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Showing 1-10 of 178 questions
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  • 25
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Answer:
Rechargeable extinguishers can be refilled so that, rather than throwing them away after use, you can get them refilled. However, it depends on your local recharge sources as to whether this is actually cheaper enough than buying a new one. Check with your local fire department and/or search online for recharge compa… see more Rechargeable extinguishers can be refilled so that, rather than throwing them away after use, you can get them refilled. However, it depends on your local recharge sources as to whether this is actually cheaper enough than buying a new one. Check with your local fire department and/or search online for recharge companies near you and verify that they will recharge this specific unit and what they would charge to do so. see less Rechargeable extinguishers can be refilled so that, rather than throwing them away after use, you can get them refilled. However, it depends on your local recharge sources as to whether this is actually cheaper enough than buying a new one. Check with your local fire department and/or search online for recharge companies near you and verify that they will recharge this specific unit and what they would charge to do so.
B Alexander
· May 2, 2018
  • 13
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I do not see any reference to a voltage for this item. Perhaps the reference you saw was an error that they have removed. Regardless, it's unlikely that a fire extinguisher would not be rated for up to 120 volts as voltage ratings (if included) are more along the lines of "lower voltages below 1000 volts". In short,… see more I do not see any reference to a voltage for this item. Perhaps the reference you saw was an error that they have removed. Regardless, it's unlikely that a fire extinguisher would not be rated for up to 120 volts as voltage ratings (if included) are more along the lines of "lower voltages below 1000 volts". In short, I wouldn't worry about it, these types of extinguishers are fine for any appliance voltages you might encounter in a normal household. see less I do not see any reference to a voltage for this item. Perhaps the reference you saw was an error that they have removed. Regardless, it's unlikely that a fire extinguisher would not be rated for up to 120 volts as voltage ratings (if included) are more along the lines of "lower voltages below 1000 volts". In short, I wouldn't worry about it, these types of extinguishers are fine for any appliance voltages you might encounter in a normal household.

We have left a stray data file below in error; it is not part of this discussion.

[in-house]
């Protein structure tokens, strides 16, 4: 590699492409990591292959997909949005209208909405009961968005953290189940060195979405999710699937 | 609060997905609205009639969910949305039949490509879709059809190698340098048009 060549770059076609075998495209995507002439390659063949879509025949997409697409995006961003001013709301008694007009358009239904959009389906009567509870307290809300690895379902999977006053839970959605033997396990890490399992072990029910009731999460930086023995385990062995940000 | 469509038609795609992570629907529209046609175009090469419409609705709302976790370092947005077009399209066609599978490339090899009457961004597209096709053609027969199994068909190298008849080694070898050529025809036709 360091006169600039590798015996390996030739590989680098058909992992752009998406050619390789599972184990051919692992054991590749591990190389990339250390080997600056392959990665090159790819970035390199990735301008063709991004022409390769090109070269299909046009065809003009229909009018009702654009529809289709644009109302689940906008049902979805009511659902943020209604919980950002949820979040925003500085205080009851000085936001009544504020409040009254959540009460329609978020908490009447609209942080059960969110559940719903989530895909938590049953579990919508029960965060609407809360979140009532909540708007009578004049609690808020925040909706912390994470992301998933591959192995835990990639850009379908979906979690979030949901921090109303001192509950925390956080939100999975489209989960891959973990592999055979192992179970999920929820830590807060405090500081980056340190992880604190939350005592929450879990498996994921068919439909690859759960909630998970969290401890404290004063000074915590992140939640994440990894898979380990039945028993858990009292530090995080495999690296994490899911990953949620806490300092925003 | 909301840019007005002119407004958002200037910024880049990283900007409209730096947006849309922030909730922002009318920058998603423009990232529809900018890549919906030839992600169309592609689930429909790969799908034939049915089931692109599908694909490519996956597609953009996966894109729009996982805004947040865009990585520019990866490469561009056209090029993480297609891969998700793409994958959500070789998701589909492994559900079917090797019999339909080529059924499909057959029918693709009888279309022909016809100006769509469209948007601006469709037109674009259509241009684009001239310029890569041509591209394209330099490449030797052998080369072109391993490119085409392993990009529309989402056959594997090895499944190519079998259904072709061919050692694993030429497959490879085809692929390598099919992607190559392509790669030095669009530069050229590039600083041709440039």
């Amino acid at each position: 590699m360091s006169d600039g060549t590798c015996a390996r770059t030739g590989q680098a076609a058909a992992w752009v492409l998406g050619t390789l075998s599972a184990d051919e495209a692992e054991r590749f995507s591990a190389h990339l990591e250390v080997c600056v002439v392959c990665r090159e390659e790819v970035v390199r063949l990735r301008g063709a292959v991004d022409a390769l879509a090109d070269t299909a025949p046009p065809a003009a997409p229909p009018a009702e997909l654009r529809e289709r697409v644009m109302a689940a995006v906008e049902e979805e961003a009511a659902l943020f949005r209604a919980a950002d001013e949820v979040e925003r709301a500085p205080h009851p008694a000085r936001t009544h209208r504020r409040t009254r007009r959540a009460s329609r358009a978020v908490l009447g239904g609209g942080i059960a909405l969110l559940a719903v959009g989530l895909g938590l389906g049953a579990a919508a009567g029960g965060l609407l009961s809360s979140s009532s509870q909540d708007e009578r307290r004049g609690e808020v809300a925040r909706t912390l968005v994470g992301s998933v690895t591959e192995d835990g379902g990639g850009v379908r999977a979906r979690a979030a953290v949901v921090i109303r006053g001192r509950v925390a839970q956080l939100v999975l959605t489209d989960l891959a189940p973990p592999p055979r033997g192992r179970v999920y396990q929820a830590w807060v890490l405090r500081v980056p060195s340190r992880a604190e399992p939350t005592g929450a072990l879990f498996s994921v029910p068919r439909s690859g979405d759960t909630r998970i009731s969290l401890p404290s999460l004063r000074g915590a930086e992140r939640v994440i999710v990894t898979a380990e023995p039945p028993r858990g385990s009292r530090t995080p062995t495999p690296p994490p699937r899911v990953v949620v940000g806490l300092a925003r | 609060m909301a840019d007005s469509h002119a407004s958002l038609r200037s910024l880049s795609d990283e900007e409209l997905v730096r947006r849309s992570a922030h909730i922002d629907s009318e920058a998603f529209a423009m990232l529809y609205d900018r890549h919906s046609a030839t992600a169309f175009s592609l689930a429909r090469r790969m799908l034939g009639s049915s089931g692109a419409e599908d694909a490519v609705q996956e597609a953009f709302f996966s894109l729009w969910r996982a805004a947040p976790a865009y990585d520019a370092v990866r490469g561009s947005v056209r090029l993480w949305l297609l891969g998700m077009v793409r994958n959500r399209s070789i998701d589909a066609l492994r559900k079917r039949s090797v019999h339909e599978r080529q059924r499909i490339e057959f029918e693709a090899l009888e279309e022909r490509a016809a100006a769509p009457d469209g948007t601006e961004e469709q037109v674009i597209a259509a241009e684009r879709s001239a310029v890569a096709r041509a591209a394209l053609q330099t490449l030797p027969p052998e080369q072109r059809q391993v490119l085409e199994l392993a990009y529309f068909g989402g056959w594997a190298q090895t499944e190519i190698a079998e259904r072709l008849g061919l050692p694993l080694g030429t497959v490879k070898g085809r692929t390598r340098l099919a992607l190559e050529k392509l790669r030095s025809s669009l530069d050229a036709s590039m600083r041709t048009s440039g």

B Alexander
· May 2, 2018
  • 3
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There is no expiration day, only production day. If it is for personal use there is no monthly or yearly inspections needed, it will be in your possession at all times so you'll know when it is corroded or banged up beyond repair or when it loses pressure or when it needs refilling because of use. Every 6 years it need… see more There is no expiration day, only production day. If it is for personal use there is no monthly or yearly inspections needed, it will be in your possession at all times so you'll know when it is corroded or banged up beyond repair or when it loses pressure or when it needs refilling because of use. Every 6 years it needs to be opened by a certified place and checked from the inside, and every 12 years it needs to undergo hydro-pressure check up. Again, because of personal use you don't have to do any of that but than you'll never know if the extinguisher will do what it's supposed to do - put out the fire. Another thing to consider; does it makes more sense to go through the 6/12 year check up or buy a new one all together. see less There is no expiration day, only production day. If it is for personal use there is no monthly or yearly inspections needed, it will be in your possession at all times so you'll know when it is corroded or banged up beyond repair or when it loses pressure or when it needs refilling because of use. Every 6 years it needs to be opened by a certified place and checked from the inside, and every 12 years it needs to undergo hydro-pressure check up. Again, because of personal use you don't have to do any of that but than you'll never know if the extinguisher will do what it's supposed to do - put out the fire. Another thing to consider; does it makes more sense to go through the 6/12 year check up or buy a new one all together.
edvin shehu
· June 14, 2018
  • 1
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Dry chemical
MT Group
· February 20, 2018
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That's why you need to check prices carefully on here. Some people don't and get waylaid with these prices. I usually just buy 2 separately.
Bonnie
· August 31, 2019
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yes
D.Kuhles
· January 24, 2018
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All are marked by manufacturer as it’s required by law.
rellimeagle
· August 11, 2019
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It comes ship in a box so I’m guessing you can alway wrap it yourself.
LaTisha Manley
· March 2, 2019
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2 pack of what???
servmart
· November 14, 2019